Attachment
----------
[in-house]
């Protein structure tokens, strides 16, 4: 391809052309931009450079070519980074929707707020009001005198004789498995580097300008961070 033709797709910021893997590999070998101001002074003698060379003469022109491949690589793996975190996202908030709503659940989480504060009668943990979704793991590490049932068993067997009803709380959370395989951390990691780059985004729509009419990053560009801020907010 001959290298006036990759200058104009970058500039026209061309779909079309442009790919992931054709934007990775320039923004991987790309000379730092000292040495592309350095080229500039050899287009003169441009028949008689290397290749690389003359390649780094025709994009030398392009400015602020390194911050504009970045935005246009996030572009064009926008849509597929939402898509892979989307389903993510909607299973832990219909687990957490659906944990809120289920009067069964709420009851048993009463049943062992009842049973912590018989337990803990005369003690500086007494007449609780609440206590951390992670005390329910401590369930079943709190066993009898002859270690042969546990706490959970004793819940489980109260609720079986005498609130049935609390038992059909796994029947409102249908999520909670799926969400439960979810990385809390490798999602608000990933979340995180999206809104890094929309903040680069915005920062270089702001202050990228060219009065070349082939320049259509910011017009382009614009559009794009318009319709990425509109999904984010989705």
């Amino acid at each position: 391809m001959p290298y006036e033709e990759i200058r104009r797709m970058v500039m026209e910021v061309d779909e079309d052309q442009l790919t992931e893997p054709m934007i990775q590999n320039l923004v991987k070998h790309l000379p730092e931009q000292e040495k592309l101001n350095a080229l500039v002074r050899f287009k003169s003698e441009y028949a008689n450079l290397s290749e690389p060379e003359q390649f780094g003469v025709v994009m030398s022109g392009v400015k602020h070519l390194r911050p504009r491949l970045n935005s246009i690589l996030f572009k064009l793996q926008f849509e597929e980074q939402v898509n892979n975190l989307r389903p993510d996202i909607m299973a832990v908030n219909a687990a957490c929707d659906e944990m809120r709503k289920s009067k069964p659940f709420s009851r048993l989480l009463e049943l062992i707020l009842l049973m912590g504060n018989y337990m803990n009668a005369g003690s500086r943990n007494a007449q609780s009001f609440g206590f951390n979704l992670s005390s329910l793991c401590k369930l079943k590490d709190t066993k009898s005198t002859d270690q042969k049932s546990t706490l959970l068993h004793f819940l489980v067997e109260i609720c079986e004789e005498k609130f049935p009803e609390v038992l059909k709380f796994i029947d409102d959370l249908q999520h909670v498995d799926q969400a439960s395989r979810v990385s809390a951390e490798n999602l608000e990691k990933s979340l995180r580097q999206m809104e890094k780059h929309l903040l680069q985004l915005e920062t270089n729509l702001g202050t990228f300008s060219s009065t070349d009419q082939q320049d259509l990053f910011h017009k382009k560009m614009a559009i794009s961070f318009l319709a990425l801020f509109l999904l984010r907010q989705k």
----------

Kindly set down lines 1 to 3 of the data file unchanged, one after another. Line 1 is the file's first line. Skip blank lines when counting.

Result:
[in-house]
């Protein structure tokens, strides 16, 4: 391809052309931009450079070519980074929707707020009001005198004789498995580097300008961070 033709797709910021893997590999070998101001002074003698060379003469022109491949690589793996975190996202908030709503659940989480504060009668943990979704793991590490049932068993067997009803709380959370395989951390990691780059985004729509009419990053560009801020907010 001959290298006036990759200058104009970058500039026209061309779909079309442009790919992931054709934007990775320039923004991987790309000379730092000292040495592309350095080229500039050899287009003169441009028949008689290397290749690389003359390649780094025709994009030398392009400015602020390194911050504009970045935005246009996030572009064009926008849509597929939402898509892979989307389903993510909607299973832990219909687990957490659906944990809120289920009067069964709420009851048993009463049943062992009842049973912590018989337990803990005369003690500086007494007449609780609440206590951390992670005390329910401590369930079943709190066993009898002859270690042969546990706490959970004793819940489980109260609720079986005498609130049935609390038992059909796994029947409102249908999520909670799926969400439960979810990385809390490798999602608000990933979340995180999206809104890094929309903040680069915005920062270089702001202050990228060219009065070349082939320049259509910011017009382009614009559009794009318009319709990425509109999904984010989705």
């Amino acid at each position: 391809m001959p290298y006036e033709e990759i200058r104009r797709m970058v500039m026209e910021v061309d779909e079309d052309q442009l790919t992931e893997p054709m934007i990775q590999n320039l923004v991987k070998h790309l000379p730092e931009q000292e040495k592309l101001n350095a080229l500039v002074r050899f287009k003169s003698e441009y028949a008689n450079l290397s290749e690389p060379e003359q390649f780094g003469v025709v994009m030398s022109g392009v400015k602020h070519l390194r911050p504009r491949l970045n935005s246009i690589l996030f572009k064009l793996q926008f849509e597929e980074q939402v898509n892979n975190l989307r389903p993510d996202i909607m299973a832990v908030n219909a687990a957490c929707d659906e944990m809120r709503k289920s009067k069964p659940f709420s009851r048993l989480l009463e049943l062992i707020l009842l049973m912590g504060n018989y337990m803990n009668a005369g003690s500086r943990n007494a007449q609780s009001f609440g206590f951390n979704l992670s005390s329910l793991c401590k369930l079943k590490d709190t066993k009898s005198t002859d270690q042969k049932s546990t706490l959970l068993h004793f819940l489980v067997e109260i609720c079986e004789e005498k609130f049935p009803e609390v038992l059909k709380f796994i029947d409102d959370l249908q999520h909670v498995d799926q969400a439960s395989r979810v990385s809390a951390e490798n999602l608000e990691k990933s979340l995180r580097q999206m809104e890094k780059h929309l903040l680069q985004l915005e920062t270089n729509l702001g202050t990228f300008s060219s009065t070349d009419q082939q320049d259509l990053f910011h017009k382009k560009m614009a559009i794009s961070f318009l319709a990425l801020f509109l999904l984010r907010q989705k």